Friday, March 15, 2013

Prioritizing Freedoms

Illusion of Freedom

Are we free?  Can we be free?  Is freedom a given?  Or perhaps freedom is only an illusion?  Can any freedom not come at a cost to another?

One view of freedom
High above a police drone flies, camera pointing down upon a young couple as they skinny dip in a secluded park.

Buying a pack of cigarettes at the local gas station, purchase data is analyzed for poor health choices and insurance coverage denied.

Attending the start of school, a child’s hand is placed on heart and pledge recited while peers and teacher watch, ensuring compliance to accepted behavior.

Pushing a broom on Saturday, the Jewish laborer knows there will be no future employment for him if he does not.

Another view of freedom
Blowing his nose, the old man wishes he was free from the pain of allergy.

We use the word “freedom” frequently in our culture to mean that we are able to act on our will.  Our expectation of deeds without restraint leads us to believe we are at liberty to live our lives.

The reality is we are only free in part.  Actions have consequence.  Freedoms are not equal. 

Each thinking person finds their own view of how to live their lives.  Each living person is driven by causes beyond their control.  Freedom is a goal that may never be fully reached by all people, all the time.

Assumed Freedom

Our culture assumes we have some degree of free action.  Custom holds us responsible for deciding what we do.  Fate and destiny are assumed to be generated, at least in part, by each person.

We expect economic freedom to make contracts, buy and sell, and keep the money we earn.

We desire the freedom to worship or not as we choose.

We want to move freely about without interference.

We expect privacy in our persons and homes.

We demand freedom from harm; to protect ourselves, loved ones, and property.

We aspire to freely choose government and laws it creates and enforces.

We wish to make free choices for ourselves so long as no one else is hurt.

We insist upon speaking freely, to express our views, and join the public debate.

In all these cases, the independence of action, the ability to express our individual will is taken for granted.

Freedoms Conflict

Freedom during war is different
Each freedom does not exist alone.  They are co-dependent and conflict with each other.  The price of one freedom is often the limit upon another.

Our desire for protection causes us to desire police.  Giving police the tools they need to protect us limits our freedom of movement, our freedom of choice, and cost part of our economic freedom.

Our desire for pleasure has consequences on others. Smoking, gambling or drinking have a cost in resources beyond our own persons.  We limit our movement and privacy to ensure our pleasures do not harm others.

Our desire for lawful governance costs money taking away our economic freedom.  We give up our free movement to ensure regulated transport.  Our desire for protection from government means giving up privacy.  We limit our choices in order to allow the whole to prosper.

Our desire for freedom of speech allows bad ideas to be aired.  People with foolish thought or hostile intent can harm us all.  We limit our speech when it causes the society to suffer.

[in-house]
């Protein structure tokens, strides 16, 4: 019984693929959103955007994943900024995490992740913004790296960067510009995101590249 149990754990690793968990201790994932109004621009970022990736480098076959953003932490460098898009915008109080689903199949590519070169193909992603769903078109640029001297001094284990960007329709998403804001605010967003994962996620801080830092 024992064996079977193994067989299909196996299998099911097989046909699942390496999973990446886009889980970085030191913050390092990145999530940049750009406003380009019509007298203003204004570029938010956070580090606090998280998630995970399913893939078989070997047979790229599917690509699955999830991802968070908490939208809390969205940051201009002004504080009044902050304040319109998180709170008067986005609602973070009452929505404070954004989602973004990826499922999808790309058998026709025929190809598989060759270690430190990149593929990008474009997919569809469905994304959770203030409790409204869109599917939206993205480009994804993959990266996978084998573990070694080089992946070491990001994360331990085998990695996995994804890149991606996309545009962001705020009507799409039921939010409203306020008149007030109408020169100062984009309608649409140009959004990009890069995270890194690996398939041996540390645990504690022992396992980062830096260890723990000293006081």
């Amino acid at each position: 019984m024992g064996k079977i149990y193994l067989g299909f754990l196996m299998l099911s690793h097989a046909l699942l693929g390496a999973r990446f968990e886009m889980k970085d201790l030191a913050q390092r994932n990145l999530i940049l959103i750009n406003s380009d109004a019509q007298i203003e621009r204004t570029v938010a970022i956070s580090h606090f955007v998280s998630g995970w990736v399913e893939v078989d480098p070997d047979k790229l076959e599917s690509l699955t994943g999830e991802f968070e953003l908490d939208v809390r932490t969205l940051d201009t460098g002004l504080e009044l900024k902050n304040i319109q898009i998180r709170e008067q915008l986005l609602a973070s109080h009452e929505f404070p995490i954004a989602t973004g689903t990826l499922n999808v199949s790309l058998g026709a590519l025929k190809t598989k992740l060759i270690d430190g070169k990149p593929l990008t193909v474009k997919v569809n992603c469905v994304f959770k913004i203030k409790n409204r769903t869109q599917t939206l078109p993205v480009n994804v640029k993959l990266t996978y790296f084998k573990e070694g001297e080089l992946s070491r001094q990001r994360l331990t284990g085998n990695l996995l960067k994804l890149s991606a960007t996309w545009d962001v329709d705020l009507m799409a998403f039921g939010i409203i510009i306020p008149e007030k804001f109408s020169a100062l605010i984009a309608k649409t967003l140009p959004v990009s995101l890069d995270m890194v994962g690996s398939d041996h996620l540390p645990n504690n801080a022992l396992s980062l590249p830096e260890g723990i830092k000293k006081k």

Freedom in the Balance

Our balances of freedoms are the result of choices we make as a society.

We prioritize one freedom over another. 

Freedom during peace is different
Screaming “FIRE” in a crowded theater when there is none is forbidden.  Such speech is prohibited so that fear does not cause a stampede of injury.  Freedom of speech is sometimes limited for freedom of protection.

Unwarranted searches of our homes are not allowed so that we can maintain the privacy of our lives.  We sometimes value freedom of privacy more than freedom of security.

Not paying transportation tax is prohibited so that we can move more freely.  Moving about freely has a cost we sometimes value more than economic freedom.

We choose freedoms differently with circumstance. 

At one time we thought limiting the vice of alcohol was necessary for other freedoms to endure. 

Feeling our security was threatened in time of war, we limited economic freedom so that money and material could be directed to the soldiers and battles.

Freedom Struggles

Any one freedom can trump the others.  Each of us has a different view of how we prioritize freedom at any time.  When enough of us want one freedom to override another we can collectively make it so. 

Struggling to define the next freedom balance
The balance between freedoms is under constant change.  First one type of freedom will dominate then another.  Later a different freedom will become more important to us.  War, disaster, or even our dreams of the future change our perspectives and thereby our priorities of freedom.

At no time will freedoms be equal.  Trade-offs are searched for in each time and place. 
We use our politics and government to move the balance between freedoms.

Freedom is not an absolute.  Freedom is a balance between competing desires and needs.

Next time you say you are “free”, stop and consider what you mean by it.  Is “free” what you meant before?  Is “free” what you will mean again?  What new balance of “free” are you willing to make?

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